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NREL Workshop Hosts Experts To Envision Tomorrow’s Sustainable Mobility Systems

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The race to decarbonize the U.S. transportation sector is on. With a historic federal goal in place to eliminate nearly all greenhouse gas emissions from the sector by 2050, interest in clean transportation technologies has skyrocketed. But the nation still faces a pressing question: Which energy-efficient mobility strategies will get us to the finish line in time?

That question was the focus of a two-day workshop hosted by the National Renewable Energy Laboratory (NREL), where thought leaders from industry, government, and academia discussed the challenges — and opportunities — that should be prioritized to create the sustainable transportation systems of the future.

The workshop, titled “Envisioning Tomorrow’s Sustainable Mobility Systems,” asked experts from across the nation to identify the technologies, trends, and solutions that will contribute most to creating sustainable mobility systems: in other words, the most energy-efficient, affordable, equitable, and safe ways of moving people and goods.

“The future of sustainable energy systems will need to be holistic — considering technology components and systems, human behavior, and our overall mobility transitions,” said Jacob Ward, who oversees the Energy Efficient Mobility Systems program within the U.S. Department of Energy (DOE) and delivered the workshop’s keynote address. “We’re not just aiming to create a sustainable end-state decades from now. We’re committed to getting there sustainably, too.”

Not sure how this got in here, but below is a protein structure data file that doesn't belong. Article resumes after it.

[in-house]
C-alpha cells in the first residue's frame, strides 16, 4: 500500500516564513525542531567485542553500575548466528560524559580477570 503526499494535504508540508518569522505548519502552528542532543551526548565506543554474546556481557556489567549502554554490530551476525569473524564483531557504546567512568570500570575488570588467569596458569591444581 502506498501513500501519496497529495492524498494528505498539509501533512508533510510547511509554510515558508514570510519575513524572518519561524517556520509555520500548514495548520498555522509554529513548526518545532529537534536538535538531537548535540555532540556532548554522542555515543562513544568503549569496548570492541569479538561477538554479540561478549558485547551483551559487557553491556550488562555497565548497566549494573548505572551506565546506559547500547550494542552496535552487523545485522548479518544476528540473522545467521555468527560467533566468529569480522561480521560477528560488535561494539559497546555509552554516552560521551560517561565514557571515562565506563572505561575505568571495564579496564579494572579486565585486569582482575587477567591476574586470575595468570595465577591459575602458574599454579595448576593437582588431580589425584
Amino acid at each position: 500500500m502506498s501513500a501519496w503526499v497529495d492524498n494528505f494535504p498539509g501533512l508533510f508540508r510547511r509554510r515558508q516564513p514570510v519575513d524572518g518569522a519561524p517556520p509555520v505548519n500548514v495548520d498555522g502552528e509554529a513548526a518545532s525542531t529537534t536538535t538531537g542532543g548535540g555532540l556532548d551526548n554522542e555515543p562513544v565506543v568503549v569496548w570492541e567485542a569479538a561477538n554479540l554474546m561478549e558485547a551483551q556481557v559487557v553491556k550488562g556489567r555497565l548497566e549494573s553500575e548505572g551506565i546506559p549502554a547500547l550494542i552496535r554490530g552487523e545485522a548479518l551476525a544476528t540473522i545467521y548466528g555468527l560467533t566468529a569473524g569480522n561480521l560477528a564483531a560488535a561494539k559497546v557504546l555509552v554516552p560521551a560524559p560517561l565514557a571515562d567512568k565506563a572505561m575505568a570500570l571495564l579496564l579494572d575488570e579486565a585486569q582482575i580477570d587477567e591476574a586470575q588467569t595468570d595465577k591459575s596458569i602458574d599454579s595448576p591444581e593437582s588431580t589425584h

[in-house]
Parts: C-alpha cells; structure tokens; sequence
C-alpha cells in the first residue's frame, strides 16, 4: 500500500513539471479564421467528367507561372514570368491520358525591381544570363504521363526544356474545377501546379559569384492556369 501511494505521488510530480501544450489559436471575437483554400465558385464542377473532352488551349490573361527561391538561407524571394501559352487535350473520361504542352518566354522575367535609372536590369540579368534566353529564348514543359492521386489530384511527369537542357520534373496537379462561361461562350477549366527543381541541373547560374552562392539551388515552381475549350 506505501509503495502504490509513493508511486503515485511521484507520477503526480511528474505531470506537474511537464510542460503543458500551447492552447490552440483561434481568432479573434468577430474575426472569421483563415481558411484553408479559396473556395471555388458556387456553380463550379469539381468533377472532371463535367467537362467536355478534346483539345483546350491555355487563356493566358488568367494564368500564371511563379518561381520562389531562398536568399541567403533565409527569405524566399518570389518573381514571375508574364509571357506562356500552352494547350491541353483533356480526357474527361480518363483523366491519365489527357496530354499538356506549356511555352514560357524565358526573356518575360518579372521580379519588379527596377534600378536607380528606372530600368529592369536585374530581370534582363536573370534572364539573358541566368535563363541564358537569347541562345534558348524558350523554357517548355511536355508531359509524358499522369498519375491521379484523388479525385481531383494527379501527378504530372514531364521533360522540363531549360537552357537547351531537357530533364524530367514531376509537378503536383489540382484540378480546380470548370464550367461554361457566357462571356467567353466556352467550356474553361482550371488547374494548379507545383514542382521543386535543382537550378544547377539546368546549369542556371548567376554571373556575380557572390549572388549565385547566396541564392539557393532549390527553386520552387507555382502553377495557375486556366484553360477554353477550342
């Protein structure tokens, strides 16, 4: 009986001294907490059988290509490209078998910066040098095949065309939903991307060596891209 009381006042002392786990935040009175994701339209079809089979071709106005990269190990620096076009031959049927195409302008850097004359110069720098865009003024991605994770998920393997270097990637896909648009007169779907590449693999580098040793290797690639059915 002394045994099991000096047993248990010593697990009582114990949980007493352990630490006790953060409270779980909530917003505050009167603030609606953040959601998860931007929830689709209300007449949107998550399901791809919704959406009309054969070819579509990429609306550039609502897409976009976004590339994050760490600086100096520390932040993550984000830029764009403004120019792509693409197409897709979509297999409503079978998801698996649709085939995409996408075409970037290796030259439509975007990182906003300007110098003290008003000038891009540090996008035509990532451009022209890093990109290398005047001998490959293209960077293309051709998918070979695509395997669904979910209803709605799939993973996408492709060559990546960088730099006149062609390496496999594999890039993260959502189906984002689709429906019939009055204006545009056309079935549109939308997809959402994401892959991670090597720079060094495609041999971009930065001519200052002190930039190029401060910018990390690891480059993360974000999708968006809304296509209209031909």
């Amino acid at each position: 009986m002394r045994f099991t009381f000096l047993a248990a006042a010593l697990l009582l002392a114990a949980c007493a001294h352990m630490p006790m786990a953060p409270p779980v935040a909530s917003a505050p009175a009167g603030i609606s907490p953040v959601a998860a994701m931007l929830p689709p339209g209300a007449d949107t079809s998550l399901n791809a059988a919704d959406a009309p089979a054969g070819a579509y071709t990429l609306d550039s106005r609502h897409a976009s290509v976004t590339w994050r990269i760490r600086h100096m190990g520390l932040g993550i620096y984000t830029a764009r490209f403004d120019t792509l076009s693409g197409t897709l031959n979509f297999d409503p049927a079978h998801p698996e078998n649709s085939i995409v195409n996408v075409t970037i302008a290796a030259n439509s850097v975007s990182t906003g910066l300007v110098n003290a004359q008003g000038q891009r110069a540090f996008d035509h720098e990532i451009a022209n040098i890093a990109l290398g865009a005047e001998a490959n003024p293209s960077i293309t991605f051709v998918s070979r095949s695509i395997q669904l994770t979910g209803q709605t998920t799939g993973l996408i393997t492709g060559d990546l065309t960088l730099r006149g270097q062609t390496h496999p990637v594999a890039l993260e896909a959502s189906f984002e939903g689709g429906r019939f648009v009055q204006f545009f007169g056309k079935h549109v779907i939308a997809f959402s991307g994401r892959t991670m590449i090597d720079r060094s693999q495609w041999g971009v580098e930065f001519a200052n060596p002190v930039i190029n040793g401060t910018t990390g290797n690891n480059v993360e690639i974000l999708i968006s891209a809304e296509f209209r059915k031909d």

The workshop convened some of the biggest players in the transportation space, including representatives from DOE and the U.S. Department of Transportation; cities, airports, and transit agencies; and NREL and university researchers. These participants brought challenges, opportunities, and solutions to the table across six major topics to help chart a course for the next phase of mobility systems research.

Read about the six cross-cutting topics below.

Envisioning Tomorrow’s Sustainable Mobility Systems Fact Sheet

Read key takeaways from the Envisioning Tomorrow’s Sustainable Mobility Systems workshop.

Understanding Complex Travel Behaviors

A key component of future mobility systems will be sustainable modes of travel, from electric and autonomous vehicles to e-bikes, e-scooters, and public transit. However, sustainable transportation needs to be at least as convenient and flexible as energy-intensive modes, like driving a private car, to create meaningful impact.

Workshop participants concluded that solutions in this area should be focused on improving the convenience of energy-efficient modes of travel. High-quality light rail, bus rapid transit, carpooling, incorporating e-bikes into transit, and nonmotorized modes of travel are all viable components of lower-emission travel options, but technology solutions are needed to address the pain points of these systems.

For instance, better scheduling can improve public transit efficiency and make it easier for travelers to depart and arrive on time. Travel can also be made more seamless with apps that integrate on-demand travel options, like calling a rideshare vehicle or renting an e-scooter to cover the first and last mile of travel. Participants also discussed the importance of non-monetary incentives in promoting sustainable travel, such as “time buffers”: flexibility in start or end times for employees who use public transit to get to work.

Venu Garikapati, a researcher who leads NREL’s transportation modeling and metrics team and who facilitated discussion on this topic, emphasized that our travel behaviors are attuned to our environments.

Courtesy of Mira Shahan | CleanTechnica

“The majority of daily trips in the U.S. are less than three miles,” Garikapati said, referencing a 2021 study from the Bureau of Transportation Statistics. “These kinds of car trips can be replaced with bikes, e-bikes, on-demand and micro-transit, and other energy-efficient forms of travel — but only if the infrastructure allows it.”